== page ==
According to an article written by Bryan Robinson of ABC News, Judge J. Manuel Banales of Texas reviewed the records of all sex offenders placed on probation in his court in the last decade and ordered 14 of the offenders to put up a 2 foot wide, 18 inch tall placard that reads, “Danger: Registered Sex Offender Lives Here” in their front yard. The signs also contains a list of phone numbers to report suspicious behavior. In addition to the signs, the offenders were also given bumper stickers for their cars and portable signs with suction cups to put in car rear windows when they were riding in someone else’s auto. According to Banales, “These laws [sex offender notification laws] are designed to protect the community.” Banales went on to say that “Children are the most vulnerable of any of us. Many of the victims of these crimes never get over it. The whole idea is to protect the community, protect the children, and if targeting these offenders is what’s necessary than that’s what we’ll have to do.” Every state and federal government have “Megan’s law” statutes mandating community notification if sex offenders move into a neighborhood. While sex offenders names, addresses, photos and criminal records are available on state sexual offenders Web sites, Banales thought that this was inadequate because not everyone reads newspapers or has Internet access. (http://abcnews.go.com/US/story?id+90496&page=1, Bryan Robinson)
Recently, more than a few people on social media sites have been publishing the sign that Judge J. Manuel Banales has deemed to be necessary to keep our communities safe. While I understand that almost all of us find sex crimes despicable and would like to find a way to make sure these crimes do not happen in our country let alone in our communities, I’m not sure I can get on the bandwagon with the “sign” campaign. Sex crimes are certainly heinous and spending the legal amount of time in a penitentiary is certainly warranted, just as prison time is warranted to someone who has taken a life. On a basic level, I think most of us would be able to agree that whether a person is actually murdered and dead or raped, beaten and left alive, both have lost their “lives.”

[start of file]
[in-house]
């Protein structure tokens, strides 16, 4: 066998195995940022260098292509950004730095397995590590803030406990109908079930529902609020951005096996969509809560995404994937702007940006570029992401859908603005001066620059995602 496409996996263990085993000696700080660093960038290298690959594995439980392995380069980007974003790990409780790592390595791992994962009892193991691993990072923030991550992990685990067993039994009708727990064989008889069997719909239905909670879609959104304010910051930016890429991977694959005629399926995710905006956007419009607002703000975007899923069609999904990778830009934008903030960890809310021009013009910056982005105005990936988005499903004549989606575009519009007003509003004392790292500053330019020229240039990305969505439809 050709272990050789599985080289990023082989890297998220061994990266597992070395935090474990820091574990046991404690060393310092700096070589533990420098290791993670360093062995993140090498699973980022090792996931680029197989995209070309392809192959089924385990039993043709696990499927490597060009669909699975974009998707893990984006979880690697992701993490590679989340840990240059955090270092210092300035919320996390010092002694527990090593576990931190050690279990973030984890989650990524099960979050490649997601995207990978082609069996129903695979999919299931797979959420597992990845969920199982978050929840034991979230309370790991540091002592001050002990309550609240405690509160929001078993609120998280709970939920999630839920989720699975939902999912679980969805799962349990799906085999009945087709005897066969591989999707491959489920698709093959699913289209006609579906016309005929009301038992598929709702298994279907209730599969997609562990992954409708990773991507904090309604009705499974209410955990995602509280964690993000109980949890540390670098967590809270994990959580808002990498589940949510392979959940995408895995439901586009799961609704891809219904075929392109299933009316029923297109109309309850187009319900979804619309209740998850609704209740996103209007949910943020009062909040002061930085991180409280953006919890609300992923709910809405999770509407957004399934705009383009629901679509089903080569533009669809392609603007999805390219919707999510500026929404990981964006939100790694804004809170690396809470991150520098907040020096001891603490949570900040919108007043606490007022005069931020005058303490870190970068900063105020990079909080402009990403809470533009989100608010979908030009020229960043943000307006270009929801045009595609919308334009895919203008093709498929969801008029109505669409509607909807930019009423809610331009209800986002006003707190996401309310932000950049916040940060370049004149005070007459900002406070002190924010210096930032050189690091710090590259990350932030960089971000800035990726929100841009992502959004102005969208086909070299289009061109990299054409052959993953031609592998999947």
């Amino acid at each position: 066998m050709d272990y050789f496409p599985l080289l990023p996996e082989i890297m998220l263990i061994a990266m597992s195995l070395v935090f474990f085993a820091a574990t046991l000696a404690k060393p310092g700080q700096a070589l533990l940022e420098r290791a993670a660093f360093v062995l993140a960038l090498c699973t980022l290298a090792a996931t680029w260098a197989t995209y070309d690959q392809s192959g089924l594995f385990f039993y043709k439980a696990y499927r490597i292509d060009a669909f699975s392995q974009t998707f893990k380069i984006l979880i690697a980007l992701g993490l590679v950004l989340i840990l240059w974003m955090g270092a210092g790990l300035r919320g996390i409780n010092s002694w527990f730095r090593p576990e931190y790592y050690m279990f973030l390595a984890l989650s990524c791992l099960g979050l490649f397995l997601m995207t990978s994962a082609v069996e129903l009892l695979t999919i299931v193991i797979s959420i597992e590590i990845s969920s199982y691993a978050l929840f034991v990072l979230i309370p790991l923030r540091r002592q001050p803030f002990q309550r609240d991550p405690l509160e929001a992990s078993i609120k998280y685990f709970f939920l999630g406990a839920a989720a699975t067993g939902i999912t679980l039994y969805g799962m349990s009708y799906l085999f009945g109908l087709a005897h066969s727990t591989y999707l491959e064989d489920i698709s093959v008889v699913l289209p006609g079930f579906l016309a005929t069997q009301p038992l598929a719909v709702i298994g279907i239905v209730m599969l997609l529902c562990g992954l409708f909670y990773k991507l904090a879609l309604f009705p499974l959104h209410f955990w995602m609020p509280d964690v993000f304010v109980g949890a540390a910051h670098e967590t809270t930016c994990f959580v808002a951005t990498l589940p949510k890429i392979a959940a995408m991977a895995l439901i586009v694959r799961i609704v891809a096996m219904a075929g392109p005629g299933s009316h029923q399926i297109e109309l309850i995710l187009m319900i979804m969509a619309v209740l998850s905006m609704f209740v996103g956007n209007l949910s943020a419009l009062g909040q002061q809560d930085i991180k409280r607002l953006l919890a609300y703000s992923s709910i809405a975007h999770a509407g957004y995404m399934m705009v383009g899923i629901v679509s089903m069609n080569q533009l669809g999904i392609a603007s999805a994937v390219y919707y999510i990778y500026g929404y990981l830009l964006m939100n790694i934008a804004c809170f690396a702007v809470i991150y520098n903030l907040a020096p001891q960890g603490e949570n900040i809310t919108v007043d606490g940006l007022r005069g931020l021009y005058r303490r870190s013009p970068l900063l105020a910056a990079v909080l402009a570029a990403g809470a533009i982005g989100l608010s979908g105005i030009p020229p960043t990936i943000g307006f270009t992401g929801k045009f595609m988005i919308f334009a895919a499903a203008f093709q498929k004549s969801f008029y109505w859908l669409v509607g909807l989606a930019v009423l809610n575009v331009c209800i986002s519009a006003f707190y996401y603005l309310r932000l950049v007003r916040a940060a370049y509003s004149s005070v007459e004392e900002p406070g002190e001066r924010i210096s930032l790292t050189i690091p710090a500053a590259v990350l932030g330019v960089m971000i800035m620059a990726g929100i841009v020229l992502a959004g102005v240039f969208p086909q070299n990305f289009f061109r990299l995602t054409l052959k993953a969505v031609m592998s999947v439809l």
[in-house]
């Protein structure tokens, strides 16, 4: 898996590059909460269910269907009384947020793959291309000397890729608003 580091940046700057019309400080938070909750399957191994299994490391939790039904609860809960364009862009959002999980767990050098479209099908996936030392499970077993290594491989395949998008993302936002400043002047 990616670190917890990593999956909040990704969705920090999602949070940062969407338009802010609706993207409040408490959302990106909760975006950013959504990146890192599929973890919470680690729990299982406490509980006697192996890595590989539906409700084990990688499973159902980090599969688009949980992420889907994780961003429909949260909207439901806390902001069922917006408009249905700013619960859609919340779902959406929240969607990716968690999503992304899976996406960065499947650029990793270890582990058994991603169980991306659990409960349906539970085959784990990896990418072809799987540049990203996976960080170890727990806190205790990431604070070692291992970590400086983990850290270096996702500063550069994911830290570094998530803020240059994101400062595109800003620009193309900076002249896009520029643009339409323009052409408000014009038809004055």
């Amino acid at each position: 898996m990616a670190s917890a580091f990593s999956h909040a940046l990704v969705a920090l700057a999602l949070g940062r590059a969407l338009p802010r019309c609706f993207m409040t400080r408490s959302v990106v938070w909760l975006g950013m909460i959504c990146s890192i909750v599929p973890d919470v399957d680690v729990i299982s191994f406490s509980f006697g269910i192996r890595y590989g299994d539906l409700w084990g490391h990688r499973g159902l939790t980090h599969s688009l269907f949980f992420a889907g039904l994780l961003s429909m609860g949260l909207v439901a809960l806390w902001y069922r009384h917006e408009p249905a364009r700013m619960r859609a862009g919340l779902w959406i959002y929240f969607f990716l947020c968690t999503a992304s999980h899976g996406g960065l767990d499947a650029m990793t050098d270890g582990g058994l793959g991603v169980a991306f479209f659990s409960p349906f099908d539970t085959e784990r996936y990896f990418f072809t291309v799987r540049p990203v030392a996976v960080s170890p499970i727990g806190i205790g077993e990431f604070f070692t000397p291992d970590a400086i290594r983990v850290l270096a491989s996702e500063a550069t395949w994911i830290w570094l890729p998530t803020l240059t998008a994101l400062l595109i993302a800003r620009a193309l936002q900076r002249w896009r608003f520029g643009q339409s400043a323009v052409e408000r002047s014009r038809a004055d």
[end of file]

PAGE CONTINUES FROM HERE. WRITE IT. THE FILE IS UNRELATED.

A murderer, depending on the degree, can “do his time” in confinement and be released a rehabilitated man to live among the general population; not so a sexual offender. A sexual offender “does his time” and then is released into the general population branded by a web site and possibly a sign placed in his front yard. A sex offender’s neighbors receive letters warning them of the potential danger of living next to a sexual preditor; one does not receive the same notification if a murderer happens to move into your neighborhood. I understand that most believe that a sexual preditor can never be completely rehabilitated. If that is true, and I believe the research supports such a belief, does placing a sign in a front yard keep them from committing these sexual crimes? Maybe, just maybe, the only real safe place to be from a sexual preditor is in the neighborhood with displays the sign; certainly any intelligent sex offender (and most are intelligent) would leave the vicinity of their visual brand. If the courts of law deem that a murderer is a threat to the population at large, that person, more than likely, is never released from prison. If the threat of the sexual preditor is great, shouldn’t the same safe-guard apply?
Please, do not think that I wish the offenders rights supercede the rights of the victim. Not only no, but hell no! The rights of the innocent should always prevail. The problem with saying (and believing that) is that there are more than “one” set of innocents. What about the innocent family members (mothers, fathers, wives, children, sisters, brothers) who have this sign displayed in their front yard for their neighbors to see? What was their crime? What did they do to deserve this punishment? Does merely loving a person who has committed a hideous crime automatically sentence them to the same punishment as the one who actually committed the crime?
No, I am not a victim of a sexual crime. No, my family has not been the victim of any sexual crimes. I also know that since I do not have first hand knowledge of such a thing, that some may think my opinion holds no value. Does one really have to experience a situation to have a valid opinion? Maybe, maybe not. I hold the opinion that there are some things I never want to experience.
I know I take the road less traveled on this subject. I know my opinion is not a popular one. I am sorry if that offends you but I hope my words have at least made you think beyond the popular opinion.